© Humbert & Poyet / Photography: Francis Amiand

It’s the flair, opulence, and je ne sais quoi that makes Paris pull millions of visitors to its doorstep. But then again, it has been a global capital of luxury for centuries, and a continuous stream of new upscale establishments open their doors and easily uphold this reputation. As of late, a new diner has wowed discerning carnivores across town. Called Beefbar, it’s part of hospitality entrepreneur Riccardo Giraudi‘s global restaurant chain, and for the latest outpost he has pulled out all the stops to woo the French capital’s extremely savvy, but also, notoriously picky crowds.

Mind you, Giraudi doesn’t only dabble in hospitality, but also runs another business on the side, importing rare meats into the European market. The merchandise includes the prized Kobe beef from Japan, and the Monaco-based entrepreneur has the exclusive rights, and as such, he delivers to a large number of top restaurants across the Old Continent, including his own of course. But let’s go back to the newest Beefbar outpost, shall we? The very location formed part of the former Langham Hotel, built in 1898 by architect Emile Hurtré and painted by artist Jules Wielhorski in lavish Art Nouveau style. Interestingly, the ornately decorated venue was walled off during World War II to protect it from ransacking Nazis, only to be rediscovered in the early 1980s when it promptly became a listed building.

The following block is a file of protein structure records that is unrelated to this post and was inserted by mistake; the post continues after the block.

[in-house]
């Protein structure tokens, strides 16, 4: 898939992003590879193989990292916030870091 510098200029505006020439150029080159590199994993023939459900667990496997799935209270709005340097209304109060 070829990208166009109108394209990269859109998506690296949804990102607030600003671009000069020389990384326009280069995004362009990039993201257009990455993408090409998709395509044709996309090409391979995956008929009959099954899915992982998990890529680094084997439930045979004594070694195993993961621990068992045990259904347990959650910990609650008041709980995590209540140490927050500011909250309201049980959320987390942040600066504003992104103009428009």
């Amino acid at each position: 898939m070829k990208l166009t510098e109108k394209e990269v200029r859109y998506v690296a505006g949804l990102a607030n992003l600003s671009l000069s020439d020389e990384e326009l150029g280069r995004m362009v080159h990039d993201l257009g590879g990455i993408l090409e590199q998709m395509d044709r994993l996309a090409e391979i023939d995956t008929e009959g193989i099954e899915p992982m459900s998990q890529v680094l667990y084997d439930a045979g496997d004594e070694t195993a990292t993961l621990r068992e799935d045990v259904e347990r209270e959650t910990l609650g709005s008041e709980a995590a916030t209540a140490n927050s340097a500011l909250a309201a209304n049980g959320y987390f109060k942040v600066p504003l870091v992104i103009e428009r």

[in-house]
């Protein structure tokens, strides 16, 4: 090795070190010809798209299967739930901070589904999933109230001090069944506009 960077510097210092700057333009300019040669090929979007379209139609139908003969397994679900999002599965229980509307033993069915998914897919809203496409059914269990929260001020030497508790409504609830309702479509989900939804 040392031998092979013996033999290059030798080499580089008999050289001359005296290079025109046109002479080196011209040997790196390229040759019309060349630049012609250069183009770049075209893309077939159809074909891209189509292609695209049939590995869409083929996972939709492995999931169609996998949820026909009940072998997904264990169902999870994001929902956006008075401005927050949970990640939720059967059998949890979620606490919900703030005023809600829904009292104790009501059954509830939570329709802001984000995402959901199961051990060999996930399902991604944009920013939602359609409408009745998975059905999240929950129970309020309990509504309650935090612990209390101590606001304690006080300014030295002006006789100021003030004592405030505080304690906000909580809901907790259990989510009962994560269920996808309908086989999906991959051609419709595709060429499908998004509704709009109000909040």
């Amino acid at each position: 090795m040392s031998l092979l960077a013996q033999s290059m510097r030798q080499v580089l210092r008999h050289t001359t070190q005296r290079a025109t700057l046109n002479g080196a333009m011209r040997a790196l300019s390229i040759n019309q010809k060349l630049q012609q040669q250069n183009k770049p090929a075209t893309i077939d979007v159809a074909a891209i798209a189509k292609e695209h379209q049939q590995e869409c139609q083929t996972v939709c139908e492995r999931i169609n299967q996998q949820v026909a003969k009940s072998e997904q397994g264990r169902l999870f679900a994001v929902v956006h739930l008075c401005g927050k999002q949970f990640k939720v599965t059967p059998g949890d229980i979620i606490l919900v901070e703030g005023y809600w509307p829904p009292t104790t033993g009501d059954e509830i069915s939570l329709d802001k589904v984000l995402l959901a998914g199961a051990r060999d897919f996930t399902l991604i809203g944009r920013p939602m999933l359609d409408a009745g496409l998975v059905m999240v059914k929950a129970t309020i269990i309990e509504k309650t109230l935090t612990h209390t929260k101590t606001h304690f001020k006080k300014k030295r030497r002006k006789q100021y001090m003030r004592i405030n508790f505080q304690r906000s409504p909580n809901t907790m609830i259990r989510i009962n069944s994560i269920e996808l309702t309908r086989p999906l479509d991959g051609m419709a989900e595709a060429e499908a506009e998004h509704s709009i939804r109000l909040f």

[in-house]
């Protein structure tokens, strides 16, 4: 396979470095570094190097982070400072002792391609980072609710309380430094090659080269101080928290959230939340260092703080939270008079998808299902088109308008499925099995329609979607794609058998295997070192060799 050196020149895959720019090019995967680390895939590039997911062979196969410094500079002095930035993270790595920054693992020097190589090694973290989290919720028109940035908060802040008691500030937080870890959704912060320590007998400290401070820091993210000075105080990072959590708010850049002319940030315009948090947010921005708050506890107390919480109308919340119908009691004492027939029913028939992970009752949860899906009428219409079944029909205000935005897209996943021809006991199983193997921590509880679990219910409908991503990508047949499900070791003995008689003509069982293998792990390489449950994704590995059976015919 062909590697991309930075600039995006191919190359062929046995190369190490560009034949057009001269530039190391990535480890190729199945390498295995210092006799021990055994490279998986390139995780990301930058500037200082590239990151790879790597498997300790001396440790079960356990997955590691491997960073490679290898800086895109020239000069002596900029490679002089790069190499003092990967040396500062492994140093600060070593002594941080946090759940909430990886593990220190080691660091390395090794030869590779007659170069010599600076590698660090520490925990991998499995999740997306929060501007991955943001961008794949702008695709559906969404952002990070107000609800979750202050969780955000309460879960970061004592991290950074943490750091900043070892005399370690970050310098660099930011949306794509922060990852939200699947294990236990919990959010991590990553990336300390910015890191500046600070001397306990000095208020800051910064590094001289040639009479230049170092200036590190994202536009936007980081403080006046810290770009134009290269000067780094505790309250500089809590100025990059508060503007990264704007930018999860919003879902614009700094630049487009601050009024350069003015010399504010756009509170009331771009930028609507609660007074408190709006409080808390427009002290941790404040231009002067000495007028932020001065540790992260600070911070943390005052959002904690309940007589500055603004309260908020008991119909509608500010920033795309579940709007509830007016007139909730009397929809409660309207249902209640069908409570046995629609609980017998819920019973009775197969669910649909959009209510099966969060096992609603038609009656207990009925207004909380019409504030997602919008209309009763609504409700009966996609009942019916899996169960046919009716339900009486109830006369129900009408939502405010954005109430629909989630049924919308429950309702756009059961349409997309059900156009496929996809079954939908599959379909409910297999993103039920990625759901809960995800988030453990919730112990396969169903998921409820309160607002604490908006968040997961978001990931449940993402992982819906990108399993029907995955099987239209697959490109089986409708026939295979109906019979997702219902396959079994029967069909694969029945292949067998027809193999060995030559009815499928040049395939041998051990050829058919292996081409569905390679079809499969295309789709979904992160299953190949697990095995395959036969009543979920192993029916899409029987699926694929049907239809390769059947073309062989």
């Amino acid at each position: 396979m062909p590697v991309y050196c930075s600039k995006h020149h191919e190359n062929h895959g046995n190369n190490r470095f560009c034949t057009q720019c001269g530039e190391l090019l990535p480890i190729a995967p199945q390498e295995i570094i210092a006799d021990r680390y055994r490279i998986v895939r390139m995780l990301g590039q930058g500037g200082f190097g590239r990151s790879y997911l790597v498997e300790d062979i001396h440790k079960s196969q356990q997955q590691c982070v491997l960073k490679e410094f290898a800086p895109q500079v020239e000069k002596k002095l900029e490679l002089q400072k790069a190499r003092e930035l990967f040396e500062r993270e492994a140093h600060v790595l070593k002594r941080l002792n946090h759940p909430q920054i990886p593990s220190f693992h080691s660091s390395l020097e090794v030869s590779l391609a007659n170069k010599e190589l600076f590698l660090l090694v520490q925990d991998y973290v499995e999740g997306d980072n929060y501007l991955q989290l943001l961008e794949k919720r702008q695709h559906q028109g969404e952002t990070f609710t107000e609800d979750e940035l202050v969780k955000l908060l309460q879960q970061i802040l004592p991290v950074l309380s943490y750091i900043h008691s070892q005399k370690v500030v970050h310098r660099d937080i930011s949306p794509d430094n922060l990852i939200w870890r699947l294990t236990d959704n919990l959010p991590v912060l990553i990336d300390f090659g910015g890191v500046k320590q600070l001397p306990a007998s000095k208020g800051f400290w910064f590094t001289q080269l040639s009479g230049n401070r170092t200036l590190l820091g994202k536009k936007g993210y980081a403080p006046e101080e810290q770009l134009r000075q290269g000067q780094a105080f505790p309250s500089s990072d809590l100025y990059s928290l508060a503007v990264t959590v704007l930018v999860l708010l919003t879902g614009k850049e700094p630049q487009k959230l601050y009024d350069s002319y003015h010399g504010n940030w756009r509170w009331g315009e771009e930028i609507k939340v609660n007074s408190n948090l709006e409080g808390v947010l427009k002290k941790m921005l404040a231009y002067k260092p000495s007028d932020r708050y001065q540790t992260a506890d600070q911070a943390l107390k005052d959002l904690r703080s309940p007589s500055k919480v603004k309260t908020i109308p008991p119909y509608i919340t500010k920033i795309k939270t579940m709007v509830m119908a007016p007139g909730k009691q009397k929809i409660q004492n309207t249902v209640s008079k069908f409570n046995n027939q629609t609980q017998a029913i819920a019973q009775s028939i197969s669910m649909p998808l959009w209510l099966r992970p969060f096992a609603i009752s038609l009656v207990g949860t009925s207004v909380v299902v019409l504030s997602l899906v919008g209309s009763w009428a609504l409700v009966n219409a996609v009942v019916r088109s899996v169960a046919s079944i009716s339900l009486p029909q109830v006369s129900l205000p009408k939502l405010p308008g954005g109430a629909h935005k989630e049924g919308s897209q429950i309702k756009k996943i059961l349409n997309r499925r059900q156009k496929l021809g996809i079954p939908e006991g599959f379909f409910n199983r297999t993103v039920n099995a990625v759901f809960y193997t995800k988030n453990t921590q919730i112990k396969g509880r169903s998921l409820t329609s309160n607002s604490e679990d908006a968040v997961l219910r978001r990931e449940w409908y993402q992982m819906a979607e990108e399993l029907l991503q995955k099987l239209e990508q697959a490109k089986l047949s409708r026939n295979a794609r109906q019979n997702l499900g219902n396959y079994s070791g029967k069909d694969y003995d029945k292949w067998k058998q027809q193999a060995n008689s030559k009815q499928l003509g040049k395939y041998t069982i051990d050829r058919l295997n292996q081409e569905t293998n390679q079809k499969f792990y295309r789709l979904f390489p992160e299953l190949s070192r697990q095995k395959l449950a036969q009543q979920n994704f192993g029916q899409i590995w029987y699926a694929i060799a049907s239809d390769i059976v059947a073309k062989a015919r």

Giraudi tapped Humbert & Poyet, a Monegasque design practice he has worked with before, to revive the venue’s former splendour, and we dare say, they pulled it off. The space has been meticulously restored, allowing its walls, sectioned arches, pilasters, friezes, ceramic panels, and last but not least, the atrium, to regain their lustre. However, new decorative elements, such as patterned carpeting, contemporary furniture pieces and a vibrant colour palette have been subtly blended in, lending the setting a distinct contemporary edge.

The aesthetic of the adjacent bar is slightly less ornamental, featuring mirrors cut into slats, marble panelling, and leather stools, but similar carpeting ties it to the the rest of the premises. As said, Beefbar is carnivore heaven, and its menu reflects this in an abundant way, featuring an array of beef-infused dishes and bites prepared with beef from Japan, Spain, Netherlands, U.S.A. and Australia. Obviously, the menu also lists non-beef dishes and comes with a long list of carefully sourced wines, bubbly and other beverages. The glitzy Beefbar empire is gaining steam, and new establishments are scheduled to open next year in Rome, Tulum and Riyadh. Location: Beefbar, 5 rue Marbeuf (Champs-Élysées).

© Humbert & Poyet / Photography: Francis Amiand